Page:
Obama-Appointed Judge Strikes Down Texas' Voter ID Law

With less than a month to go before the 2014 mid-terms, a federal judge has unleashed a harsh ruling on the state of Texas.

US Federal District Judge Nelva Gonzales Ramos, an appointee of President Barack Obama, has ruled that Texas' voter ID law is unconstitutional. As the Austin American-Statesman notes in its story about the ruling, Ramos is a Democrat and her decision was not unexpected.

Ramos' 147-page opinion likens the voter ID law to a "poll tax." Which it is not, as Texans can obtain a free ID from the state if they lack any of the several forms of photo ID which are accepted at voting places.

Texas Attorney General Greg Abbott, who is the Republican nominee for governor, is appealing Ramos' decision.

“The State of Texas will immediately appeal and will urge the 5th (U.S.) Circuit (Court of Appeals) to resolve this matter quickly to avoid voter confusion in the upcoming election,” said Lauren Bean, a spokeswoman for Abbott’s office. “The U.S. Supreme Court has already ruled that voter ID laws are constitutional so we are confident the Texas law will be upheld on appeal.”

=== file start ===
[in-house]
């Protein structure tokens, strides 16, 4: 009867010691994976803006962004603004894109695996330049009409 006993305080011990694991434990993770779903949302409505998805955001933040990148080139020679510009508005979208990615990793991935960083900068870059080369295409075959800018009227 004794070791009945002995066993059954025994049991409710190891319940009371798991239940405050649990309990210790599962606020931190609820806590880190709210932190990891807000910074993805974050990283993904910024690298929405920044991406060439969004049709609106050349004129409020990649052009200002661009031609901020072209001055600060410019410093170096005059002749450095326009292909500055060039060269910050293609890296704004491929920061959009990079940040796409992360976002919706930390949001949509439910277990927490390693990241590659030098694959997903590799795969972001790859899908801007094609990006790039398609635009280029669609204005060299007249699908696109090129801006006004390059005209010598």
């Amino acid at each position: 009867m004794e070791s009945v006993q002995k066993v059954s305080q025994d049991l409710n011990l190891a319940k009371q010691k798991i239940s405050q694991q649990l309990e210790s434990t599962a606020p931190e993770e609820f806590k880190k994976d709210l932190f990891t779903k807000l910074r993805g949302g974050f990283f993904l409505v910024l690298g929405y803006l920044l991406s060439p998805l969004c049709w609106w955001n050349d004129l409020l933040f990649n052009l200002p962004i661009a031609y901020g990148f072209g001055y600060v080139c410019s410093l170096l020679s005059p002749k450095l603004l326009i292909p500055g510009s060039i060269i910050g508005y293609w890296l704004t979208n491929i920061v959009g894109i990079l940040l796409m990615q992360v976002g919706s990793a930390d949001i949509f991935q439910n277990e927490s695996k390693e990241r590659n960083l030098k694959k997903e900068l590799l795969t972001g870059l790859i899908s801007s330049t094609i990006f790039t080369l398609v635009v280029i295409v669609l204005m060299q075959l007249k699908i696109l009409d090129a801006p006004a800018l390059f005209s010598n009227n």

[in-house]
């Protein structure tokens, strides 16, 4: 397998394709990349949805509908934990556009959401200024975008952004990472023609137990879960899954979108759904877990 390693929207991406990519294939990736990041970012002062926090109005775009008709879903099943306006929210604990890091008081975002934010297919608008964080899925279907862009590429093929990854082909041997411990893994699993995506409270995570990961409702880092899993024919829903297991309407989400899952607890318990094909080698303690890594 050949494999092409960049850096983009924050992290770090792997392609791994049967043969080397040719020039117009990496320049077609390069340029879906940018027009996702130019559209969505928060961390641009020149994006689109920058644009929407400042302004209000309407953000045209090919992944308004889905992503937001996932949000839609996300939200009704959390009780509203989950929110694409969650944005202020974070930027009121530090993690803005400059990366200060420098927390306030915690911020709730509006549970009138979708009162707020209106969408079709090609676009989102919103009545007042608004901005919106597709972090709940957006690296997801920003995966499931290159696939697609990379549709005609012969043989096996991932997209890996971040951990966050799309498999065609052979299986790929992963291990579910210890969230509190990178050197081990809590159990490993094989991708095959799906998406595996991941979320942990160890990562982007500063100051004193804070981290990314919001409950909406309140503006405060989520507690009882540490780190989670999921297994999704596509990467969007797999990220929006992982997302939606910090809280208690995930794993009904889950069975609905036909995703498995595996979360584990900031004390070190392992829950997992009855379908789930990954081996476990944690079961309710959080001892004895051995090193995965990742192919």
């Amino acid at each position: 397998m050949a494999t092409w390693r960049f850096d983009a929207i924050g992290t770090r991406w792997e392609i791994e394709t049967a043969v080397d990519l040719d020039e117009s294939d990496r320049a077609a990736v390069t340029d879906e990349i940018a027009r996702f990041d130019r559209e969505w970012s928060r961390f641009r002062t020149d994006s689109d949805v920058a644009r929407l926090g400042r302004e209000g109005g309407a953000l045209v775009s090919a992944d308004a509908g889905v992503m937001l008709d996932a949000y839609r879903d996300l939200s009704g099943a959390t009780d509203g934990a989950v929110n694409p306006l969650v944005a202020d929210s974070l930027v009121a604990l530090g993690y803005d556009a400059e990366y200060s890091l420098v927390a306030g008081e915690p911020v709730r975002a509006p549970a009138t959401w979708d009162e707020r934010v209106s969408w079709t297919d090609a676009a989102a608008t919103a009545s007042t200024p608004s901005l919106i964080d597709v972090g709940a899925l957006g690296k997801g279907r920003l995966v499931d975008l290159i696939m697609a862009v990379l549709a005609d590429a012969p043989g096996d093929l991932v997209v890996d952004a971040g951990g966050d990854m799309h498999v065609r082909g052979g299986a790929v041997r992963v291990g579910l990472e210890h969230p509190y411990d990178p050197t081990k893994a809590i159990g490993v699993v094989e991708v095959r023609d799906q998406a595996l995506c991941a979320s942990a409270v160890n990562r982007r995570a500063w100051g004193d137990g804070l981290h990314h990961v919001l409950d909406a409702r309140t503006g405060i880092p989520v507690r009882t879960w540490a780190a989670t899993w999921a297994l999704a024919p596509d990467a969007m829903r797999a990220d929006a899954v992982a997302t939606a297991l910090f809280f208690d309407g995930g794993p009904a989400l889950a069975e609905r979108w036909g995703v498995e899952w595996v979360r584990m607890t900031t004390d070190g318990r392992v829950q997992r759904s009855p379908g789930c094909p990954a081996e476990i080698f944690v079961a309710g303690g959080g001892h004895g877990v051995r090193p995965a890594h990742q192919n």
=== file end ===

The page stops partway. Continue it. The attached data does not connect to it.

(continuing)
Texas Democratic Party Chairman Gilberto Hinojosa quoted a known election thief to cheer for the ruling:

Texas Democratic Party Chairman Gilberto Hinojosa reacted to the ruling by citing former Lyndon Johnson, the former president from Texas who championed equal rights.

“As our former President Lyndon B. Johnson once said: ‘It is wrong—deadly wrong—to deny any of your fellow Americans the right to vote in this country,’” Hinojosa said.

Johnson got his start in politics with an infamous election theft, so he might not be the best person to quote at this point.

Voter ID is supported by about 70% of Texans across all demographics. Texas has already held on election using voter ID, in 2013, and it went off without a hitch despite Democrat efforts to tar the law. Turnout increased, even in areas where Democrats claim that voter ID is intended to suppress votes.

Early voting in Texas begins in less than two weeks.